Accretionary lapilli from the Azuara and Rubielos de la Cérida impact structures (Spain)

Accretionary lapilli is a term originally solely related with volcanism. Accretionary lapilli are pellets that form by the accretion of fine ash around condensing water droplets or solid particles, particularly in steam-rich eruptive columns. Commonly, they exhibit a concentric internal structure, and, once formed, they can be transported and deposited by pyroclastic fall, surge, or flow processes (Allaby & Allaby, 1999; A Dictionary of Earth Sciences). Armoured lapilli is the term that is especially used in the case the ash has accumulated around a small rock fragment. The armoured-lapilli variety is frequently found in deposits of basaltic base surges.

Image 1: Accretionary lapillus (diameter 0.5 mm) from the basal
suevite breccia in the Azuara impact structure (Mayer 1990).
Photomicrograph, xx nicols.

Since similar processes are related with the turbulent explosion plume raising above the expanding excavation cavity in an impact cratering event, it is not surprising that accretionary lapilli have been found also in impact deposits. Graup (1981) describes accretionary lapilli to occur in the suevite fall-back breccia of the Ries impact structure. They are also reported for ejecta deposits of the K/T Chicxulub impact structure in Mexico (, and Belize (

Concentrations of lapilli formed lapillistone that occurs as discontinuous, reworked clasts within the megabreccia related with the Late Devonian Alamo impact (

For the Azuara impact structure, accretionary lapilli was first reported by Mayer (1990). Image 1 shows a typical lapillus from the matrix of the basal suevite breccia near Muniesa. The interior is composed of very badly sorted material (calcite, quartz, ore). The rim zone is formed by concentric layers of finer material (mostly micritic calcite). Similar accretionary lapilli are observed also in the matrix of Azuara breccia dikes.

Accretionary lapilli also contribute to the matrix material of the basal suevite breccia and breccia dikes in the Rubielos de la Cérida elongated impact basin (as part of the Azuara/Rubielos de la Cérida impact crater chain, see Highlights ).

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Images 2 – 5: Accretionary lapilli from the basal suevite breccia in the Rubielos de la Cérida impact basin. Photomicrographs, xx nicols; the fields are 3.5, 5, 6.5 and 3 mm wide.

Images 2 – 5 show accretionary lapilli from the basal suevite breccia near Corbatón in the Rubielos de la Cérida impact basin. The lapilli are basically carbonate with some accessory silicate material (e.g., quartz fragments, Image 3) and regularly exhibit the typical “onion skin” internal structure. The angular core of the lapillus in Image 5 probably is a fragment of a former lapillus thus reflecting some kind of reworking in the lapilli formation and deposition process.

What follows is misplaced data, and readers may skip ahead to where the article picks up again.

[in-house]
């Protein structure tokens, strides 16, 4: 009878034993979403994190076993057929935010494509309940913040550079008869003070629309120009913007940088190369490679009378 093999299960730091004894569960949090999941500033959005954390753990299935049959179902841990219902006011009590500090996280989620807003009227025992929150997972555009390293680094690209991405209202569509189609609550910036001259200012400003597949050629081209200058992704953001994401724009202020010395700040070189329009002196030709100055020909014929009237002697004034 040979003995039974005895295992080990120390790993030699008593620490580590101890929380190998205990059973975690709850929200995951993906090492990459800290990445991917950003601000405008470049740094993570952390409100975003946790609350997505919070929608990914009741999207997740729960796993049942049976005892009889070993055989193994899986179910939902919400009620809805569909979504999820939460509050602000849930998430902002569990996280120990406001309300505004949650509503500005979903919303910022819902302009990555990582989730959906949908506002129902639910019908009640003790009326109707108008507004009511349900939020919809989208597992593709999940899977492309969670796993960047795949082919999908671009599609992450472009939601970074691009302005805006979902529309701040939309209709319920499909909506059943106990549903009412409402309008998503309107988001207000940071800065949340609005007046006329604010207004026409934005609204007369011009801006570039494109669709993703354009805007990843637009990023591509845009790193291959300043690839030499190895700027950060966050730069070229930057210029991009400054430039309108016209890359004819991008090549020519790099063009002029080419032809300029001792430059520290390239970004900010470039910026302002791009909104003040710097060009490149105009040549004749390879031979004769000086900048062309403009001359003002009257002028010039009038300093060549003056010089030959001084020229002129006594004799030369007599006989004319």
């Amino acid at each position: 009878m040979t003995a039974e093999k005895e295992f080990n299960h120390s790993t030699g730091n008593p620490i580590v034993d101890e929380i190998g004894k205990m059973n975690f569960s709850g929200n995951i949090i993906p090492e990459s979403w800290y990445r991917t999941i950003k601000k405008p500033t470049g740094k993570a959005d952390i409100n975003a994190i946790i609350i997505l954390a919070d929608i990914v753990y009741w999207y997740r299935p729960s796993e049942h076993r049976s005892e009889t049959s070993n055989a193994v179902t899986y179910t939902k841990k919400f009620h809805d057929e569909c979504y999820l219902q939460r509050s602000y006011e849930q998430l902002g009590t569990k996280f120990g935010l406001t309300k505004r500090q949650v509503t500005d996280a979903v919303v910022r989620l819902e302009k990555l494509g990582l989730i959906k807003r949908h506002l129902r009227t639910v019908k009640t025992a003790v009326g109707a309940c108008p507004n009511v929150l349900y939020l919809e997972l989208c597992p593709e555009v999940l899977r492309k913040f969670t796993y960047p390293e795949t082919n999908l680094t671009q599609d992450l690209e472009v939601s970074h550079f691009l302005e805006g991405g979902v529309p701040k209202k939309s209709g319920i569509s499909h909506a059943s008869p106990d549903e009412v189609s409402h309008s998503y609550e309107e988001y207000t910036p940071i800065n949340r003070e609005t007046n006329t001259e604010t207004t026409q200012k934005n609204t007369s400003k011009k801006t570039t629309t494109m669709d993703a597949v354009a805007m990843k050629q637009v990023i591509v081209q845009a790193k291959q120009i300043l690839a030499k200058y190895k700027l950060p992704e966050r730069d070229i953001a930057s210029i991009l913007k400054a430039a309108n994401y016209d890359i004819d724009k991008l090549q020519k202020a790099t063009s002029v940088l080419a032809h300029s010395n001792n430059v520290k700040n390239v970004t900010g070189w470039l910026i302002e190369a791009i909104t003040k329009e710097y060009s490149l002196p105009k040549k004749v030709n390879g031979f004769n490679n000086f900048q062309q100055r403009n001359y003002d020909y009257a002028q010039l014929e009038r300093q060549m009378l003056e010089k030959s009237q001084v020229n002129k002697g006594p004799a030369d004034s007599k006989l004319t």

Near the village of Olalla in the northern rim zone of the Rubielos de la Cérida impact basin, a prominent breccia dike is exposed (Images 6, 7). In the early seventies, in the course of his geologic mapping activities, W. Monninger called this dike “Teufelsmauer” (Devils Wall) because of its peculiar structure and composition. At that time, impact processes and impact rocks were not well known among geologists.

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Images 6, 7: The Devils Wall breccia dike near Olalla.

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Images 8, 9: The matrix of the Devils Wall breccia dike composed of accretionary lapilli. The whitish crusts of some breccia fragments are suggested to result from high-temperature decarbonization of limestone. Polished sections, the fields are 13 and 15 mm wide.

In polished sections (Images 8, 9), the matrix of the carbonate dike breccia for the most part proves to be completely composed of accretionary lapilli (lapillistone). Limestone fragments from the disintegrated host rock of the dike abundantly make up the core of larger lapilli. In doing so, the fragments my be broken but still remain coherent within the lapillus, as can be seen in Image 10. This shows that the accretion process continued upon injection of the vapor plume material into the host rock.

Image 10: Fragments of the breccia dike host rock make up the core of larger accretionary lapilli.

Regional geologists from Spain (M. Aurell, E. Díaz-Martínez, A. L. Cortés, and others) vehemently refusing the impact origin of Azuara and Rubielos de la Cérida, suggest the basal suevite breccia and breccia dikes to be diagenetic, pedogenetic or karstification features. For these geologists, the accretionary lapilli is calcrete (caliche).